Perhaps the most important (and overlong) section of “Gonzo” is when Hunter supports George McGovern’s run for President of the United States. McGovern was the democratic nominee who was running against incumbent President Richard Nixon (and we all know what happened to him). The war on Vietnam was raging on, and hundreds of young American lives were being snuffed out day after day. McGovern ran and sought to put an end to the Vietnam war which the whole country had now gone against. Hunter had a vicious hatred of Nixon, and he saw the possibility of Nixon going on to a second term as President as a possible death blow to this country.

As important as this section of the documentary, I felt it was a bit overlong and could have been cut down some. It gets redundant and that we clearly get the message of Thompson’s disillusionment with politics and with politicians in general. I found myself getting sleepy and restless. Fortunately, “Gonzo” does pick up in the last half as we see how Hunter became trapped by his fame, and how his work suffered as a result. But the McGovern section is still important, especially when McGovern is interviewed in the documentary and says this:

“I desperately wanted to put an end to that senseless war [in Vietnam]. I’m sick and tired of old men dreaming up wars for young men to die in.”

Sound familiar? No wonder Hunter got so depressed when George W. Bush got elected, and of when the World Trade Center was attacked on September 11th, 2001. Hunter did write about that in Rolling Stone and I remember reading a lot of his work on that. Hunter wrote on that as if he knew exactly what this would all lead, another war overseas with America striking back in revenge mode. The question was which country was going to feel our wrath. This was all another depressing example of how history repeats itself (doesn’t anybody fucking learn?).

For the most part, “Gonzo: The Life and Work of Dr. Hunter S. Thompson” does a great job of making you understand him better, and to understand where he was coming from in his work. We need people like Hunter in our world, people who challenge authority and to get us riled up about the way the country is heading. His suicide, other than being very selfish and hardly noble, robbed us of a powerful voice that we need in times like these where we have a President who’s make the same mistakes all over again. Hunter was a crazy man at times, and he was probably also proof that if you take enough drugs, they will completely mess up your head. But you had to love the son of a bitch because he was never boring, and he was always fearless. We may not want to indulge in illegal drugs, but I imagine that many of us would love to be as forceful, intelligent and fearless as Hunter was.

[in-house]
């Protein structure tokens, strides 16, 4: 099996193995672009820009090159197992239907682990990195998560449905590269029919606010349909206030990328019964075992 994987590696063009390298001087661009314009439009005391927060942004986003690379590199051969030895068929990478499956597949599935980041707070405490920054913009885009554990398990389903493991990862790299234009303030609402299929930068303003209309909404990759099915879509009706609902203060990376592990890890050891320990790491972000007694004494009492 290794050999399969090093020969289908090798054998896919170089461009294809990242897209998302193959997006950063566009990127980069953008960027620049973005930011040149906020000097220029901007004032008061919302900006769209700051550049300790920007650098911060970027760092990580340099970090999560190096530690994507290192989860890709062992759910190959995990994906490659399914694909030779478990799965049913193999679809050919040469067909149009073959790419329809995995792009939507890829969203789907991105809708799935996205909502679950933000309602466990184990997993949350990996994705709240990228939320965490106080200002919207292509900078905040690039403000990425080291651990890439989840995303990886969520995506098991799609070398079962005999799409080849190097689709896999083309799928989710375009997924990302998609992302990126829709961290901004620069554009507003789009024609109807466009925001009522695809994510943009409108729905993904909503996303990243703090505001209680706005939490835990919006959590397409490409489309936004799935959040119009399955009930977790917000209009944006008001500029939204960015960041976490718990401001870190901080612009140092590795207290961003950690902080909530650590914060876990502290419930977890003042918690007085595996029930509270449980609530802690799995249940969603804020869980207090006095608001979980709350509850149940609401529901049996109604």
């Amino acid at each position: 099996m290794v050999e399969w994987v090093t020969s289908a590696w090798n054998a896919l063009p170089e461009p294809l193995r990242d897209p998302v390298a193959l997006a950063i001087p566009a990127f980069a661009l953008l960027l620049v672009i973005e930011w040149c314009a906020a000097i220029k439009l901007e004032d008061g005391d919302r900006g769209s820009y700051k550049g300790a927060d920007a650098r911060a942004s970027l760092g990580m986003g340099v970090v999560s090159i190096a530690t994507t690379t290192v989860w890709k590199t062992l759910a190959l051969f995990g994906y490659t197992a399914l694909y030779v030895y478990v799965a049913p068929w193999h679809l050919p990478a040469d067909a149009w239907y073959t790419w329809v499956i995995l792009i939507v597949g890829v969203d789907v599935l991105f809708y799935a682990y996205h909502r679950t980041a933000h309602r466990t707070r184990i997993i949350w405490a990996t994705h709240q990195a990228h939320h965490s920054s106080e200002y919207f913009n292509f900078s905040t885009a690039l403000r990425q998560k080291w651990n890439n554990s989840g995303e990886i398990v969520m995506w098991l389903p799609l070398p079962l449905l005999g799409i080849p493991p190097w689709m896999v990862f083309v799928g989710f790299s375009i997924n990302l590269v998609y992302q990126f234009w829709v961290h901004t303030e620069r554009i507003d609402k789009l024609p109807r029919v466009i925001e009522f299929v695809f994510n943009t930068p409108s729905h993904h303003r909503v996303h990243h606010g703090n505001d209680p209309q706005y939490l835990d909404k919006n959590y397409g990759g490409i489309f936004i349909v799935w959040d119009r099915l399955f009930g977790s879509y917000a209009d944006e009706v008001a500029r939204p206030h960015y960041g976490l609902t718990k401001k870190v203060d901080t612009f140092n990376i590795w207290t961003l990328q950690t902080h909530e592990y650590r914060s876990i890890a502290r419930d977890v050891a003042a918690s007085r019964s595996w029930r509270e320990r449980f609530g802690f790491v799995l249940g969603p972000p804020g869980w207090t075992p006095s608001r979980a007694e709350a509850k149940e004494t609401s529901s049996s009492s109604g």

This documentary makes me want to read (or re-read) Hunter’s work which is a vision in beautifully cathartic writing. There will never be another man like him.

Also, if you have a chance, rent the Criterion Collection edition of Terry Gilliam’s “Fear & Loathing in Las Vegas.” The commentary track with Hunter on that disc has to be heard to be believed!

***1/2 out of ****

Friday, July 4, 2008

"WALL*E" review by Ben Kenber


You know what I’m sick of? I’m sick of parents not being able to control their damn children while they watch a movie, any movie. This problem reached a hellish peak for me when I saw “Cars” a couple of years ago at the El Capitan Theater in Hollywood, and there were hundreds of kids in the audience with parents who didn’t even try to shut them up. It put me off ever again going there on the opening weekend of a film. Today, I went and saw the newest Pixar film, “WALL*E” at the AMC Theater in Century City. Just my luck, this man sitting right behind me brought his two young daughters who were probably 3 or 4 years old. They kept talking, asking their dad question after question like:

“Is that WALL*E?”

“Is WALL*E okay?”

“That’s WALL*E!”

“Why don’t these adults leave us the fuck alone?!”

…Okay, I made that last sentence up. When you’re that age, you have no awareness of how annoying you can be. Kids are endlessly inquisitive, and these two had to me inquisitive right over my head. They kept walking up and down the stairs like they owned the place, and many of us had to keep shushing them throughout the first half of the movie. Now I can see why a lot of my friends who love movies have all but given up on going to the movies at all. Why put up with all the noise when you can watch the movie in the comfort of your home?

I don’t know. Maybe this is some sort of karmic revenge on me. I can’t say that I acted any differently when I was young. I remember being an annoying pain in the ass when I saw “Mary Poppins.” Then there was when I was a teenager, and I got into the habit of rolling aluminum cans down the middle of the theater during such cinematic classics like “Death Warrant” with Jean Claude Van Damme. The past always comes back to haunt you, so I guess there is no escape for me.